Because PTC is usually slow-growing, patients have two treatment choices: surgery and surveillance. In active surveillance, patients have neck ultrasounds twice a year for two years to monitor changes, if any, in the tumor.

Patients have options, says Lowe. We can customize treatment to their considerations, clinically and personally.

That said, theres strict criteria for active surveillance:

Side Effects Of Thyroid Hormone Treatment

Thyroid hormone pills themselves do not usually cause side effects, but it can take some time to get the dosage right, and you may experience symptoms of either or while you and your doctor work to determine the correct dose.

Symptoms of too much thyroid hormone may include:

  • Increased heart rate

Symptoms of too little thyroid hormone may include:

  • dry skin and hair

Definitely check in with your doctor if you feel you are experiencing any of the above symptoms so that your dosage can be properly adjusted.

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What Are Symptoms Of Thyroid Cancer

Symptoms of thyroid cancer include:

  • A lump or nodule in the neck
  • Nodule may cause no symptoms
  • In some cases, the tumor may have spread to lymph nodes in the neck, which may be enlarged
  • Swelling in the neck
  • Pain in the neck, jaw, or ear
  • Difficulty breathing or swallowing if the nodule is large
  • Hoarseness or other voice changes
  • Persistent cough not due to a cold
  • Early Warning Signs Of Thyroid Cancer

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    The most common early sign of thyroid cancer is an unusual lump, nodule or swelling in the neck. If you notice a new or growing lump, you should see your doctor, who can run additional tests to identify the cause and determine if it is a tumor. Most nodules on the thyroid are usually benign, but it is important to have any unusual growths examined by a health care professional.

    Other early warning signs of thyroid cancer include:

    • Swollen glands in the neck
    • A cough that persists and is not caused by a cold

    Other possible symptoms of thyroid cancer include:

    Neck pain: In many cases, neck pain starts in the front. In some cases, the neck pain may extend all the way to the ears.

    Voice changes: Experiencing hoarseness or other voice changes that do not go away could be a sign of thyroid cancer.

    Breathing problems: Sometimes thyroid cancer patients say it feels like they are breathing through a straw. This breathing difficulty is often a symptom of the disease.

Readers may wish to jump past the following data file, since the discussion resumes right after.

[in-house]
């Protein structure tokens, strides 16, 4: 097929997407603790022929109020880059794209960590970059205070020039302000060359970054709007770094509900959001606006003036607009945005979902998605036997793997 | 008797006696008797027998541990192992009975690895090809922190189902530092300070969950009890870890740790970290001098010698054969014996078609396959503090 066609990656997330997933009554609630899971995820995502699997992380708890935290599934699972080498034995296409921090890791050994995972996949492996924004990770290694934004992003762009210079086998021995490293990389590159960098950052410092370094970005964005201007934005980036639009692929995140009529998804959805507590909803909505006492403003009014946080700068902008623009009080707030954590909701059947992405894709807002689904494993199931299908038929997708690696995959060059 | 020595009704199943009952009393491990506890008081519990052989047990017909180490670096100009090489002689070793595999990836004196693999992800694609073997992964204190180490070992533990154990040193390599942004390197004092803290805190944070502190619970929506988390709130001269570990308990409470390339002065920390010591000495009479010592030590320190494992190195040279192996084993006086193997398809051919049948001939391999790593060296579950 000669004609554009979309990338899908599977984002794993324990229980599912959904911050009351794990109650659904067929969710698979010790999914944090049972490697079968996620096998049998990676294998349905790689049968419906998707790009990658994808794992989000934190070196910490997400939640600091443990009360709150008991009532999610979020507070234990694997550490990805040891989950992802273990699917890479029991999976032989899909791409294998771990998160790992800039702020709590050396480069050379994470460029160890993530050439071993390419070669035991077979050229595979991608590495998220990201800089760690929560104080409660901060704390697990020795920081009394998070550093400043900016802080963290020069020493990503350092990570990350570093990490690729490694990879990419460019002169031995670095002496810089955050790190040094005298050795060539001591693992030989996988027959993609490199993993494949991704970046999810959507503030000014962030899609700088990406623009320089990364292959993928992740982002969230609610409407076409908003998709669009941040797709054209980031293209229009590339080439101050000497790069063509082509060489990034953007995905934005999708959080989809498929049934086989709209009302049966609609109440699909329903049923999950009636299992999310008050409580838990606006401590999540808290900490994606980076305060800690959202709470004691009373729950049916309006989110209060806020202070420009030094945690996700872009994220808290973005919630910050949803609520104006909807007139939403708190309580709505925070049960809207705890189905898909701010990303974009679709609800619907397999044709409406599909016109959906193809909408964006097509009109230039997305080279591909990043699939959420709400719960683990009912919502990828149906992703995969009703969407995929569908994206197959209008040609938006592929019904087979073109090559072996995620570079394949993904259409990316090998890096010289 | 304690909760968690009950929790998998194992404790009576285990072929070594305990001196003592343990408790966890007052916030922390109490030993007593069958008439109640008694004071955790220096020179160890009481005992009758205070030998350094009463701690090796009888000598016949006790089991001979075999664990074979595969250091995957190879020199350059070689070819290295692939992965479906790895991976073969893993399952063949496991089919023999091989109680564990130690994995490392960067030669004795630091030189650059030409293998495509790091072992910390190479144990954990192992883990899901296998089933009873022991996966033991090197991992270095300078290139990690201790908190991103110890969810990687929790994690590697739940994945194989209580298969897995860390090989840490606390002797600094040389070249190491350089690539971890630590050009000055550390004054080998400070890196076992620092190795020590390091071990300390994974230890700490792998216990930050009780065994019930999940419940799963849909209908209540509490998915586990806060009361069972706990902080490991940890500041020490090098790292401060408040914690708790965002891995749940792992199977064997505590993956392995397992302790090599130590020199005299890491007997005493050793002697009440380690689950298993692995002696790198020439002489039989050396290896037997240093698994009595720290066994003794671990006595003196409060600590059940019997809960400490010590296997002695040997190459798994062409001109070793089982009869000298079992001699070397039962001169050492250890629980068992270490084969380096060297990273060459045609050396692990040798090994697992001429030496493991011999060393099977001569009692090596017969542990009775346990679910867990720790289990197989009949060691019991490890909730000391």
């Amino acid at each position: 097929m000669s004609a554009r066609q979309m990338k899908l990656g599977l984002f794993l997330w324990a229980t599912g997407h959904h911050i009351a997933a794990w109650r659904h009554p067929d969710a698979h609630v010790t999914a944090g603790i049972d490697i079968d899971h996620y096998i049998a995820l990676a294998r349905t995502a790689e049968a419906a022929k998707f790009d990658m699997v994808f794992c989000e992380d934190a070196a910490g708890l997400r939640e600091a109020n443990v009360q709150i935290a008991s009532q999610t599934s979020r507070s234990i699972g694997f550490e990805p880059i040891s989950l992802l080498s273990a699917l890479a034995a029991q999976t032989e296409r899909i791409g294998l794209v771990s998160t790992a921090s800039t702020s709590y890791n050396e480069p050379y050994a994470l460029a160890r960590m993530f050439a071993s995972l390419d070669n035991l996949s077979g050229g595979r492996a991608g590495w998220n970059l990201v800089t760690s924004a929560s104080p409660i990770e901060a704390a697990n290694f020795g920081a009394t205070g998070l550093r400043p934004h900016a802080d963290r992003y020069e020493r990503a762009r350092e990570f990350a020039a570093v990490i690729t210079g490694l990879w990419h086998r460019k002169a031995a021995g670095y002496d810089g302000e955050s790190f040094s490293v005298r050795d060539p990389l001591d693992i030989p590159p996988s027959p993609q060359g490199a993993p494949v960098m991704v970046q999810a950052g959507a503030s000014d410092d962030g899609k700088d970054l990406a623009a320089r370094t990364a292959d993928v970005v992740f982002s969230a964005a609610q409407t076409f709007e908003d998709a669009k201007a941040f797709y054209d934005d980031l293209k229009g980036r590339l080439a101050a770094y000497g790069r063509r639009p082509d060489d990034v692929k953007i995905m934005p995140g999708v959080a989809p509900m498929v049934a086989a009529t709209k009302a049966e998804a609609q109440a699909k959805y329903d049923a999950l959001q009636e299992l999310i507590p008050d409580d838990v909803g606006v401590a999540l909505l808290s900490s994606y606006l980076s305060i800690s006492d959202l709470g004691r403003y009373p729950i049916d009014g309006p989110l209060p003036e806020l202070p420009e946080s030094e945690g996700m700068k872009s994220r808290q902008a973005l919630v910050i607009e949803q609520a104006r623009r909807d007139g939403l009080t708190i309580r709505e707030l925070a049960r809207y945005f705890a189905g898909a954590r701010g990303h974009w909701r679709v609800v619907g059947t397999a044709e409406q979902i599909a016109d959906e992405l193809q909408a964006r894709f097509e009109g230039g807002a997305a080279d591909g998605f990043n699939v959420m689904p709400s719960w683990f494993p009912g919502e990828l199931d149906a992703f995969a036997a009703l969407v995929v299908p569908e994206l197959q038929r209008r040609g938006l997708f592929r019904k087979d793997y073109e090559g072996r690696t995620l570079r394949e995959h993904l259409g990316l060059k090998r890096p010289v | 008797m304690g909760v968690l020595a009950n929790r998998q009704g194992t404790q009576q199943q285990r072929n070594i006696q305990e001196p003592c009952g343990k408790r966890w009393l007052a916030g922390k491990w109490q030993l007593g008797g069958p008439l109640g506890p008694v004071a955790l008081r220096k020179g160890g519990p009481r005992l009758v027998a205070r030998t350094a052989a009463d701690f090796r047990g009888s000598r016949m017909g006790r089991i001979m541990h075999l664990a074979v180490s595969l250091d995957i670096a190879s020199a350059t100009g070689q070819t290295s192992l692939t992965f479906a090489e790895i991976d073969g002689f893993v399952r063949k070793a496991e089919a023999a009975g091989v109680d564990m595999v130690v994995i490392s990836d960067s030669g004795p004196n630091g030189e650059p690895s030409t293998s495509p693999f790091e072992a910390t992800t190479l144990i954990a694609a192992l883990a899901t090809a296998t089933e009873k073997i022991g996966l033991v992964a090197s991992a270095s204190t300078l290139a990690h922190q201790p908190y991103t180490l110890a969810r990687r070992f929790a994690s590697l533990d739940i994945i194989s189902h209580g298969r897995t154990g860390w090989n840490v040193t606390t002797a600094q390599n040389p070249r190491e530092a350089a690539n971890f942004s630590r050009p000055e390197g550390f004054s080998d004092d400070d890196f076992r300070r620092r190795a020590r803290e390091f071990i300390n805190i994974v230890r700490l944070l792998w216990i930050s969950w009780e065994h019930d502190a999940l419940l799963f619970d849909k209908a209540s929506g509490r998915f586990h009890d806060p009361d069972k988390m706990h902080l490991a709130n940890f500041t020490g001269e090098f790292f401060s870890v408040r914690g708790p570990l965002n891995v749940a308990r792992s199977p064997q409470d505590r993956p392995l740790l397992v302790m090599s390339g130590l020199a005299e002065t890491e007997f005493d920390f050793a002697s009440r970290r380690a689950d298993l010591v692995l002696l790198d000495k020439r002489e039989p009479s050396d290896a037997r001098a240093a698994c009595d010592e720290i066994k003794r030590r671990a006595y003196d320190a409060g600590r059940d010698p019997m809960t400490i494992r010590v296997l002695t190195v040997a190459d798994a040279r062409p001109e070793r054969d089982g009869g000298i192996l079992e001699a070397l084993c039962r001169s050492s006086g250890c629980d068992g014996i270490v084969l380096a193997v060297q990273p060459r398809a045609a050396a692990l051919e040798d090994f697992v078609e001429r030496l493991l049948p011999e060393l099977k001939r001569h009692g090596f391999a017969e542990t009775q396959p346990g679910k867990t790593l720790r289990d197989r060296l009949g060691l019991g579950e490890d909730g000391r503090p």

Trouble swallowing: A growth or nodule on the thyroid gland may interfere with swallowing.

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    Evaluation And Management Of The Solitary Thyroid Nodule

    The key to the workup of the solitary thyroid nodule is to differentiate malignant from benign disease and, thus, to determine which patients require intervention and which patients may be monitored serially. History taking, physical examination, laboratory evaluation, and fine-needle aspiration biopsy are the mainstays in the evaluation of thyroid nodules. Imaging studies can be adjuncts in select cases.

    A 2015 consensus statement from the American Thyroid Association on preoperative imaging for thyroid cancer surgery stated the following :

    Better Diagnosis Not Overdiagnosis

    The studys authors looked at the number of thyroid cancer diagnoses from the 1960s to the 1990s. Using these findings, they then projected the number of cases we should expect to have seen in the 2000s. The authors compared this projected number with how many cases were actually reported in the 2000s according to cancer registries for the United States and several other countries. They found that more cases of thyroid cancer were reported than the data suggested there should have been. The reason, they concluded, was overdiagnosis of thyroid cancers.

    I believe the word overdiagnosis may be a misnomer in this situation, because the diagnosis of thyroid cancer is correct. Perhaps overtreatment may be a more appropriate term. We diagnose thyroid cancer more often today because we can screen more effectively for the disease. Ultrasound technology is more accurate, has higher resolution, and is less expensive compared to technology in the 1950s and 60s. CT scans werent routinely available until the 1970s. Today, better technology and frequent screening allows us to detect and diagnose more cancers at an earlier stage and generally reduces death and morbidity from these cancers. Breast cancer and colon cancer represent good examples. Despite the variable and often indolent behavior of these tumors, thyroid cancers detected in this manner are real cancers that can cause death and morbidity. As such, we avoid the use of the term overdiagnosis.